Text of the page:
Reading the weed – Dan Kaggelis – Feb 2015

On face value, chasing barramundi in freshwater impoundments can seem relatively straightforward and somewhat easy. Tens of thousands of barramundi stocked in a non-tidal effected, land-locked waterway can almost be compared to fishing in a very large barrel when compared to chasing barramundi in the wild.

Whilst this may be the theoretical perception of impoundment barramundi fishing, the true reality is vastly different, as many impoundment barramundi anglers will attest to. Impoundments are far from ‘barrels of water’ and are in fact complex ecosystems which at times can be even harder to fish successfully than wild saltwater estuarine environments. It is often this ‘barrel of water’ mentality which leads to the demise of freshwater impoundment barramundi success, as impoundments, like all fishing habitats, need to be thought out and unravelled by anglers to find success. In fact, impoundments can often be much trickier to crack than saltwater wild environments as the absence of trigger feeding variables, such as tidal changes and flows, can make it difficult to develop a plan of attack. To compensate for this, it is vital that impoundment anglers look to other variables within impoundments for clues to unravelling the fishes’ feeding pattern and one of the best variables to focus on to help with this are weed beds.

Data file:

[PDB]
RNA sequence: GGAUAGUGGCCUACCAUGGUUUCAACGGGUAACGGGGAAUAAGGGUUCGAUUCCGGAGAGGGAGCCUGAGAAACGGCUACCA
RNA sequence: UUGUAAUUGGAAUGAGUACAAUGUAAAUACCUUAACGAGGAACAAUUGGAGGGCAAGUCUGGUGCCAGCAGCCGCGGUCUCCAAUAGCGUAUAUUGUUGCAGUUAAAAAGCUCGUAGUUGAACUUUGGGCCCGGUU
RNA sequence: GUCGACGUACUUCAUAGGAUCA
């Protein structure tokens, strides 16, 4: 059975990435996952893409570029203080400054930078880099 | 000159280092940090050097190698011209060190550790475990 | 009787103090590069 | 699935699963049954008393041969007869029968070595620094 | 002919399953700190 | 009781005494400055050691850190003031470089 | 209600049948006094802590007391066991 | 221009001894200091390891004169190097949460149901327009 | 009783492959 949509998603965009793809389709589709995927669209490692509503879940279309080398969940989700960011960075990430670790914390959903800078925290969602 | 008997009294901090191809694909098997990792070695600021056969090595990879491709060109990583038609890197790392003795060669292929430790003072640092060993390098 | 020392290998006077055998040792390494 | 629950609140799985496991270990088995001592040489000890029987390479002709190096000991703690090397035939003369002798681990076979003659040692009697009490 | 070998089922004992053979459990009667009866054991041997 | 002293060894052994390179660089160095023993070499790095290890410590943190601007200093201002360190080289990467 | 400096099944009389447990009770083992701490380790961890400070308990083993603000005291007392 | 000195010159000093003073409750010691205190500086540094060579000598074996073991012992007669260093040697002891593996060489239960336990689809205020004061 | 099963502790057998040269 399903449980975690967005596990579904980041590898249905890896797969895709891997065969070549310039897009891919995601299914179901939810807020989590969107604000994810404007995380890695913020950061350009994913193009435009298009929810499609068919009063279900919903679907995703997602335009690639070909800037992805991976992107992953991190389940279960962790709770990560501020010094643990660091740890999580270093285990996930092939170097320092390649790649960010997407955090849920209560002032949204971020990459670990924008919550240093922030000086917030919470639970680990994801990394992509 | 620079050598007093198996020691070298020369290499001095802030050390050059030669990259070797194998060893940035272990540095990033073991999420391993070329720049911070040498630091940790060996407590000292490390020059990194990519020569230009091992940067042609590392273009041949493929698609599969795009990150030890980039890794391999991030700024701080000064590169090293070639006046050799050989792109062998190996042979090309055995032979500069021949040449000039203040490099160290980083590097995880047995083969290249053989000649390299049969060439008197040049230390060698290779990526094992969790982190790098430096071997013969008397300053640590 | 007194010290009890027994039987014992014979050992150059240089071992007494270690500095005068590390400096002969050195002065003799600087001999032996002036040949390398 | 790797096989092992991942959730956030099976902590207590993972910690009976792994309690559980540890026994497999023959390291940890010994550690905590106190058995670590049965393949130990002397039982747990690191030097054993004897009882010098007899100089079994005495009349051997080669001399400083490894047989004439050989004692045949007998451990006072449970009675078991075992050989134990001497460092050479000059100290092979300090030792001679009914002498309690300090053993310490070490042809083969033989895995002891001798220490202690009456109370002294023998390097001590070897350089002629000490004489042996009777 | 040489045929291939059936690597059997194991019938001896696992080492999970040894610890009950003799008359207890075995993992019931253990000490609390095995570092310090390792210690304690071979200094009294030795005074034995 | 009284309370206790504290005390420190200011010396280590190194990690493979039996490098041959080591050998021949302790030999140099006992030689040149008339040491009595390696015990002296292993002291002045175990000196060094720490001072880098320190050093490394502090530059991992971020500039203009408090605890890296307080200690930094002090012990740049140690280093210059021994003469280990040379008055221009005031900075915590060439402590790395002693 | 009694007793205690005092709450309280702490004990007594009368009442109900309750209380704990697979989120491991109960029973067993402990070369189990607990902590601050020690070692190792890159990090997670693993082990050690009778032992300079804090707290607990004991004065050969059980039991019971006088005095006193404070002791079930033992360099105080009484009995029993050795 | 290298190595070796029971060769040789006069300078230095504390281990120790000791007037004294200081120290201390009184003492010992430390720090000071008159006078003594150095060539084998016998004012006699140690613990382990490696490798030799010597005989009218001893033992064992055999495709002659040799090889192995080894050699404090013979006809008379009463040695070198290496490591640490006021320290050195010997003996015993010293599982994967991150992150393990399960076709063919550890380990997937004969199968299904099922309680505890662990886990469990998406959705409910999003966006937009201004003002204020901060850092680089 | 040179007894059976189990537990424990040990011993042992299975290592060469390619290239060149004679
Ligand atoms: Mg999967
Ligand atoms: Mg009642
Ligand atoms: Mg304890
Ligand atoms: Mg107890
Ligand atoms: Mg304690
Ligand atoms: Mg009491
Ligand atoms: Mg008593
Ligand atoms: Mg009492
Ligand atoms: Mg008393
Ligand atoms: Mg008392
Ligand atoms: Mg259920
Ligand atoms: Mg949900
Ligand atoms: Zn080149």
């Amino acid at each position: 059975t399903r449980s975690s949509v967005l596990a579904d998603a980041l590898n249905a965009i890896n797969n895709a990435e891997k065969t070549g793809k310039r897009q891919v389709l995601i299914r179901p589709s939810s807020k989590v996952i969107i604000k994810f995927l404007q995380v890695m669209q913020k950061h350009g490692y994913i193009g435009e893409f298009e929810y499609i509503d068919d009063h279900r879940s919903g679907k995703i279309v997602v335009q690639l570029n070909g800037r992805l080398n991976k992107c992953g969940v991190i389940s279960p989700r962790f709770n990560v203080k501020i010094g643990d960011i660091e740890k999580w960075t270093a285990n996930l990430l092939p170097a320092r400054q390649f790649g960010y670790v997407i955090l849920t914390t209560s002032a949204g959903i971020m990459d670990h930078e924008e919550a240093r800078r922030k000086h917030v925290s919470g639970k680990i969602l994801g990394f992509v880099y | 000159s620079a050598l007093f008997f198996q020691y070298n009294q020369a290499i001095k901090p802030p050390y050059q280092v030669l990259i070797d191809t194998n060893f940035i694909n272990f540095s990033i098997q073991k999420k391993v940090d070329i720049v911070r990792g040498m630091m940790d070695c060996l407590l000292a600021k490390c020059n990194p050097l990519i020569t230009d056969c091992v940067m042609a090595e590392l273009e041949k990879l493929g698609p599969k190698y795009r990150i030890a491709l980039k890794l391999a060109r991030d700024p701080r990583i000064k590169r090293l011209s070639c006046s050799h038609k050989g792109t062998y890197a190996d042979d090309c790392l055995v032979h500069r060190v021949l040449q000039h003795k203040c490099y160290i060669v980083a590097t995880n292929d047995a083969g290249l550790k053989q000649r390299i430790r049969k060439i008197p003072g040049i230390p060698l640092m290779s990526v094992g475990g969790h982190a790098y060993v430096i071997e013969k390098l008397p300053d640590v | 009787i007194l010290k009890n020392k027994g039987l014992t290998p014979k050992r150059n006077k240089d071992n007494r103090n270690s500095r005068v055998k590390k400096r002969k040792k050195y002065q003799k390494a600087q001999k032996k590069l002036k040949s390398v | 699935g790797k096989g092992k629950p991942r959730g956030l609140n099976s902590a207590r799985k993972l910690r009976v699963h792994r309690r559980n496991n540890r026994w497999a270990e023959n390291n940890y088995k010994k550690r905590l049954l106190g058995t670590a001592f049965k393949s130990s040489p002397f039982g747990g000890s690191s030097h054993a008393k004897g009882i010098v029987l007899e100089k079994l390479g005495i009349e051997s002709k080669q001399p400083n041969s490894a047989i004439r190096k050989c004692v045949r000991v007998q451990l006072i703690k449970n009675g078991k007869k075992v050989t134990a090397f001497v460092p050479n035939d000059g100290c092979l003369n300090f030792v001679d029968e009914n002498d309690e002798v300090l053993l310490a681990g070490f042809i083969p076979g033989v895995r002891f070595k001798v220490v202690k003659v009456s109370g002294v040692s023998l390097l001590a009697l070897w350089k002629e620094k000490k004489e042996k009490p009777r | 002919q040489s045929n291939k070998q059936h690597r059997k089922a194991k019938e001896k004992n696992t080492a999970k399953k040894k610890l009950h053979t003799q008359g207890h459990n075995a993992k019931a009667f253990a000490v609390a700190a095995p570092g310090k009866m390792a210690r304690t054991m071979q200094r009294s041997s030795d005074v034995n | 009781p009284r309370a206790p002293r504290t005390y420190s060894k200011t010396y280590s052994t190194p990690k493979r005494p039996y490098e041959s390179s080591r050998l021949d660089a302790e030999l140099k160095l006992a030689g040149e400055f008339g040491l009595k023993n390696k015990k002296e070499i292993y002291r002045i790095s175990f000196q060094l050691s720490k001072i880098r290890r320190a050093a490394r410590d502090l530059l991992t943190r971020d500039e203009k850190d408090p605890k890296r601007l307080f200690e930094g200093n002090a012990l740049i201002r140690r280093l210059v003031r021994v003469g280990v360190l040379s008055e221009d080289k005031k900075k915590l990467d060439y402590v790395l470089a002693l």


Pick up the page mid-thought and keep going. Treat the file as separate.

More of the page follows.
Weed beds are one of the most dominant structures in the majority of freshwater barramundi impoundments and being able to understand and read how these structures influence the behaviour of barramundi is a big step towards fishing success. Typically made up of the noxious aquatic plant, mimosa, or in some cases lilies, these plant ridden structures play a vital role in the food chain within the impoundment ecosystem, as they provide both food and cover for small shrimps and bony bream right through to the mighty metre-plus barramundi.  It is for this very reason that weed beds are such a hot spot for anglers to target as the presence of bait will always mean that a predatory fish is not too far away. Once again though, there is a lot more to it than just finding a big patch of weed and starting to cast and the following information will provide some insight into not only locating the best weed to fish but also how to fish it.

Locating Weed beds